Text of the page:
Bill C-7 is a matter of life and death for persons with disabilities


By cavalierly hurrying through Parliament and limiting debate on legislation to expand access to assisted suicide in Canada (Bill C-7), the Canadian government is fast-tracking the deaths of persons with disabilities.

Up until now, medical assistance in dying (MAiD) has been limited to those at the end of their lives. Similar to palliative care and other medical end-of-life options, the Canadian MAiD regime aims to safeguard the principle of equality by ensuring that all dying Canadians have an option for a peaceful and painless death. A death without excruciating suffering is something that most Canadians, including those with disabilities, want to take for granted. For context, Canada’s end-of-life MAiD regime is more permissive than in virtually any other country.

Beyond the end-of-life context, there are no other circumstances where the government promotes, encourages, enables, accepts, tolerates or is otherwise involved in the deaths of its citizens. This, too, is equality-affirming. The government signals that the lives of all individuals are essential – that they have equal value and an equal ability to enrich the Canadian fabric.

Through Bill C-7, however, the government is seeking to expand MAiD beyond “end-of-life circumstances” for Canadians with grievous and irremediable illnesses and disabilities whose suffering is intolerable to them. Put coarsely, the government will enable the deaths of persons with disabilities in circumstances where their life expectancy is otherwise open-ended. It is taking this unprecedented step solely on the basis of one non-binding trial court decision that it has refused to appeal.

No other Canadian group, no matter the suffering of its individuals, is considered expendable and offered MAiD by the government because of its personal characteristics. It would be barbaric for the government to offer MAiD exclusively to any other marginalized minority, such as persons of Indigenous descent, whose intolerable suffering is caused by historical institutional and social failures. Why should it be less barbaric to offer MAiD exclusively to persons with disabilities, whose suffering disproportionately results from a lack of social assistance and institutional support?

For this reason, disability-rights organizations are essentially unanimous in their opposition to Bill C-7. Yes, some individuals with disabilities suffer; some would request access to MAiD if offered the opportunity. But so would many other individuals in marginalized groups. This doesn’t mean the government should target these groups as recipients of MAiD instead of addressing the underlying structural factors causing their suffering. On the whole, the empirical evidence confirms that if provided appropriate support, the lives of persons with disabilities are as rich and happy as those of any other individuals.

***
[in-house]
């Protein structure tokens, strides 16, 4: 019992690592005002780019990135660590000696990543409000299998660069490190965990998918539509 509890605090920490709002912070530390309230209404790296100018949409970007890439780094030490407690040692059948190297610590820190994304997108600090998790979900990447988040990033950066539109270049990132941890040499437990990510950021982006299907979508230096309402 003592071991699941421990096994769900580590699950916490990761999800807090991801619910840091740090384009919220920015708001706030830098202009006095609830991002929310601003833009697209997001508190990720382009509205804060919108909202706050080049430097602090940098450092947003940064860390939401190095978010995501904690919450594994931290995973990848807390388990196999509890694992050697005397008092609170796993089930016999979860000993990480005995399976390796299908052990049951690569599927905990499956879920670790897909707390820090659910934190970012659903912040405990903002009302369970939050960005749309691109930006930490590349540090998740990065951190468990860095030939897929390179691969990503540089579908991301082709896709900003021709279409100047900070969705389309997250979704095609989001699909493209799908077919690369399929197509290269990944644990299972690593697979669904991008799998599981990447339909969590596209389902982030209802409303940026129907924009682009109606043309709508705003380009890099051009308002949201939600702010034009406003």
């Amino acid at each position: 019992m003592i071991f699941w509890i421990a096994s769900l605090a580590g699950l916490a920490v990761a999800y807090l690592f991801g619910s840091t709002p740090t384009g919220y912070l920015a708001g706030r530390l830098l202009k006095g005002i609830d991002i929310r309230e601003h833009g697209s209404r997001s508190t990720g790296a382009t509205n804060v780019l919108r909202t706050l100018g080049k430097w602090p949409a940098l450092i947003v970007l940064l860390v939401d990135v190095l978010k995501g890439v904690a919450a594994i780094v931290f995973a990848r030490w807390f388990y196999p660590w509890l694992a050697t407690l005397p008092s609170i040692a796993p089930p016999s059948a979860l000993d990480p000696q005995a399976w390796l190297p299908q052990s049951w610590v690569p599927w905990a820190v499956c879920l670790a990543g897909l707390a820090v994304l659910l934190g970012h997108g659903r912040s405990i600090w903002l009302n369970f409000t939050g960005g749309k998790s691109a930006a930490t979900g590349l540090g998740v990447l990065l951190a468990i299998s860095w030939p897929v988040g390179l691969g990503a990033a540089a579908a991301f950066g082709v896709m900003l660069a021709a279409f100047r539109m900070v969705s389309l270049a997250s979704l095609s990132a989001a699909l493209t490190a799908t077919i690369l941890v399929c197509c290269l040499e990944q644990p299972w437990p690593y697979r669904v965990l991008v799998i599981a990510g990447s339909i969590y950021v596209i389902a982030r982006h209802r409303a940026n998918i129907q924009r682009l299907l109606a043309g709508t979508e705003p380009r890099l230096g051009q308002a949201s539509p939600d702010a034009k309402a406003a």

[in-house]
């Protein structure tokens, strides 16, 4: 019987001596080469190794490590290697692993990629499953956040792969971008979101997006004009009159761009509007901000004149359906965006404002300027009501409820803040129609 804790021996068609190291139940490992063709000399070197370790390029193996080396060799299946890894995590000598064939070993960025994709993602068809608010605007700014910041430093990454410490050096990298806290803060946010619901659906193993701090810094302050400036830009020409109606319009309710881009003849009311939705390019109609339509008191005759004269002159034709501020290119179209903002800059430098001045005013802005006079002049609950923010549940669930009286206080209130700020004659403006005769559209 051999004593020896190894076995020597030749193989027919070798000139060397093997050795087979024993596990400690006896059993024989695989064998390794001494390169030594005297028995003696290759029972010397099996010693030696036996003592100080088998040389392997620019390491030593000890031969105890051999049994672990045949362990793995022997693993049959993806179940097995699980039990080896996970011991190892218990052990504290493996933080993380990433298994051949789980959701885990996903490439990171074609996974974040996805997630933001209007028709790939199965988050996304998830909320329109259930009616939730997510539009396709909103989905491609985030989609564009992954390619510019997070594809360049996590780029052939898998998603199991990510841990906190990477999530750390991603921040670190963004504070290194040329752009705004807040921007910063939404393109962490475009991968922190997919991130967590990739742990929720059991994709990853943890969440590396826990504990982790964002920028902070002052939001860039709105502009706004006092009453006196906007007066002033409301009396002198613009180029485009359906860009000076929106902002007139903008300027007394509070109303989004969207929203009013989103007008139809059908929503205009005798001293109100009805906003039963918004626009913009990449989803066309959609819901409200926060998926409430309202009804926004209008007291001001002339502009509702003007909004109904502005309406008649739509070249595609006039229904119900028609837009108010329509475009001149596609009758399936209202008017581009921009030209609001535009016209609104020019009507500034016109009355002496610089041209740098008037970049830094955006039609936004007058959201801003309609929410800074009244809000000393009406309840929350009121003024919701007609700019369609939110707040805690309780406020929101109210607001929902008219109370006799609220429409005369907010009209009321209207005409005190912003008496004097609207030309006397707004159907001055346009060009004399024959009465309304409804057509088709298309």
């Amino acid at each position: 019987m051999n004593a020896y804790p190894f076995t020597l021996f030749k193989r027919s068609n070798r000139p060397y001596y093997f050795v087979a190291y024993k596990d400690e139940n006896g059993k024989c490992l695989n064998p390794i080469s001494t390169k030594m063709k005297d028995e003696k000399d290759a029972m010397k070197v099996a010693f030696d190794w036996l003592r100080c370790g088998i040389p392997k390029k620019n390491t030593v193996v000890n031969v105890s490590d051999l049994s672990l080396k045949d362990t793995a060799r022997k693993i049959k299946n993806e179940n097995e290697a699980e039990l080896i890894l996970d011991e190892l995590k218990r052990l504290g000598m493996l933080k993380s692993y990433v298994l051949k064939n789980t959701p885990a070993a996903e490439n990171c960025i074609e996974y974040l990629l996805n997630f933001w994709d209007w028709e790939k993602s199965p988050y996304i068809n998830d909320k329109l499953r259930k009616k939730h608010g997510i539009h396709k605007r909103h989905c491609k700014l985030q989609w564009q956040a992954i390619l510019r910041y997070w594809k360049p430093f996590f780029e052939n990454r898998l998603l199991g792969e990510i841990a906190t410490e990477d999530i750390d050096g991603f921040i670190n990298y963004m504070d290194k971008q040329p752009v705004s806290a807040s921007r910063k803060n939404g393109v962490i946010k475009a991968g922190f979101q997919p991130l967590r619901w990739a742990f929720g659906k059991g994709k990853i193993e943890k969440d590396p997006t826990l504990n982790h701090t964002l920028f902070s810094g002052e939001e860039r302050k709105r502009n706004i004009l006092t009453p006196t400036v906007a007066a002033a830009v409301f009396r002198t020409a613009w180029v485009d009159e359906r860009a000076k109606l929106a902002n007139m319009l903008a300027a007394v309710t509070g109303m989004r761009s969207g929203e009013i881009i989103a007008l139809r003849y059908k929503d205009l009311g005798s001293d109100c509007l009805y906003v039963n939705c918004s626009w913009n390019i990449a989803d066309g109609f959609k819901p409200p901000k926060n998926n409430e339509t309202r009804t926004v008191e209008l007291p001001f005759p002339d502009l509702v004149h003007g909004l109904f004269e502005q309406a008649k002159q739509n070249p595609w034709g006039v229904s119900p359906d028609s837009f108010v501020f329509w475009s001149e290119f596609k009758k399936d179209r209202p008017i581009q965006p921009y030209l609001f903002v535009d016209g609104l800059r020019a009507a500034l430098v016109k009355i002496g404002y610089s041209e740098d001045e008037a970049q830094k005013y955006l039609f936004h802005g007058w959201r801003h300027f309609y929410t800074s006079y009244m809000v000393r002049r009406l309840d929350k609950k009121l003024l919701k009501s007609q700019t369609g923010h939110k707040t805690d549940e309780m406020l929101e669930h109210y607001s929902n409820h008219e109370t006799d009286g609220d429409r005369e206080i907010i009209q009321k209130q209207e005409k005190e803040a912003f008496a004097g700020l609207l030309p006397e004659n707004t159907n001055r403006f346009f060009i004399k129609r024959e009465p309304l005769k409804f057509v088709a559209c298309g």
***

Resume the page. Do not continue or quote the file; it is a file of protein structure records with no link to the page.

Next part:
By expanding MAiD for Canadians with disabilities (but not for other Canadians), the government sends the powerful and discriminatory message that Canadians with disabilities – and only these Canadians – are unessential. By rushing the debate on MAiD, the government sends the further message that it doesn’t care.

The government’s reckless approach will in turn fuel the existing stereotypes that the lives of persons with disabilities have less value than the lives of others, that persons with disabilities are better off dead, that they are a burden on the state and their loved ones, and that they have a lousy quality of life. Already, these stereotypes disproportionately lead persons with disabilities to commit suicide, just as similarly pernicious stereotypes lead other minorities to do so.

If adopted, Bill C-7 will discriminate against persons with disabilities under section 15 of the Canadian Charter of Rights and Freedoms and bring Canada in conflict with its obligations under the United Nations Convention on the Rights of Persons with Disabilities. This is not a desirable outcome.

Let’s take our time debating this issue and coming to the right conclusion. For persons with disabilities, this is literally a matter of life and death.

Nicolas Rouleau is a constitutional and appellate lawyer who has represented Inclusion Canada and the Council for Canadians with Disabilities